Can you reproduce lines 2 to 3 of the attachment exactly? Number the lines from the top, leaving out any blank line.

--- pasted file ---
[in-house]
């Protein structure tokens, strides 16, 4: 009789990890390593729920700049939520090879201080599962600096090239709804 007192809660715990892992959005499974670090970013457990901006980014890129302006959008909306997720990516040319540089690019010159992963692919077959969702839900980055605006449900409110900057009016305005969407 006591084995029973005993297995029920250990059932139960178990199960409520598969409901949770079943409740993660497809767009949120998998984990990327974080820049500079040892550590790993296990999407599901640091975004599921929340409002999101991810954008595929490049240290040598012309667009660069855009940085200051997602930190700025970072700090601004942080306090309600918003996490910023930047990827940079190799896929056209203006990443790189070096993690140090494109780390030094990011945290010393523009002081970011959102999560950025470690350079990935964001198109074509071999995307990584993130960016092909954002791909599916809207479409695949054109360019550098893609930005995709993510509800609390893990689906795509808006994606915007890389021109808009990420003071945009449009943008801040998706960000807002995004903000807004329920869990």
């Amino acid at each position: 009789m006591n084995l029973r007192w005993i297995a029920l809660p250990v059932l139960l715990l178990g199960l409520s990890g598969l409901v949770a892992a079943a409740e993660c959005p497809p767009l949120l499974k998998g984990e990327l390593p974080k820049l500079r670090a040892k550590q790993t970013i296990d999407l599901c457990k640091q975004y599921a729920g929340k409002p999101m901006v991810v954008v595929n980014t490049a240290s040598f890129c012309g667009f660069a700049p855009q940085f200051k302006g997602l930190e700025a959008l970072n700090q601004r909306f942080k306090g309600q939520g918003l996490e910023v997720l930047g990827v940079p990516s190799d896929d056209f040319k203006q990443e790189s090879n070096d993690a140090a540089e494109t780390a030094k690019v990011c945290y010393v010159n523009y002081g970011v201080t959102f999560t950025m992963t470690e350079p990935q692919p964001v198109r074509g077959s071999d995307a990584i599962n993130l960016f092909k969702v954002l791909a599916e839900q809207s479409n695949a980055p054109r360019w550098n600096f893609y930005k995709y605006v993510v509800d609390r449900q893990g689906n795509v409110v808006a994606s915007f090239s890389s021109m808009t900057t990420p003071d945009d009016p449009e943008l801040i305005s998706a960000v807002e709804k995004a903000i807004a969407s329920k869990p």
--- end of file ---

């Protein structure tokens, strides 16, 4: 009789990890390593729920700049939520090879201080599962600096090239709804 007192809660715990892992959005499974670090970013457990901006980014890129302006959008909306997720990516040319540089690019010159992963692919077959969702839900980055605006449900409110900057009016305005969407 006591084995029973005993297995029920250990059932139960178990199960409520598969409901949770079943409740993660497809767009949120998998984990990327974080820049500079040892550590790993296990999407599901640091975004599921929340409002999101991810954008595929490049240290040598012309667009660069855009940085200051997602930190700025970072700090601004942080306090309600918003996490910023930047990827940079190799896929056209203006990443790189070096993690140090494109780390030094990011945290010393523009002081970011959102999560950025470690350079990935964001198109074509071999995307990584993130960016092909954002791909599916809207479409695949054109360019550098893609930005995709993510509800609390893990689906795509808006994606915007890389021109808009990420003071945009449009943008801040998706960000807002995004903000807004329920869990």
């Amino acid at each position: 009789m006591n084995l029973r007192w005993i297995a029920l809660p250990v059932l139960l715990l178990g199960l409520s990890g598969l409901v949770a892992a079943a409740e993660c959005p497809p767009l949120l499974k998998g984990e990327l390593p974080k820049l500079r670090a040892k550590q790993t970013i296990d999407l599901c457990k640091q975004y599921a729920g929340k409002p999101m901006v991810v954008v595929n980014t490049a240290s040598f890129c012309g667009f660069a700049p855009q940085f200051k302006g997602l930190e700025a959008l970072n700090q601004r909306f942080k306090g309600q939520g918003l996490e910023v997720l930047g990827v940079p990516s190799d896929d056209f040319k203006q990443e790189s090879n070096d993690a140090a540089e494109t780390a030094k690019v990011c945290y010393v010159n523009y002081g970011v201080t959102f999560t950025m992963t470690e350079p990935q692919p964001v198109r074509g077959s071999d995307a990584i599962n993130l960016f092909k969702v954002l791909a599916e839900q809207s479409n695949a980055p054109r360019w550098n600096f893609y930005k995709y605006v993510v509800d609390r449900q893990g689906n795509v409110v808006a994606s915007f090239s890389s021109m808009t900057t990420p003071d945009d009016p449009e943008l801040i305005s998706a960000v807002e709804k995004a903000i807004a969407s329920k869990p």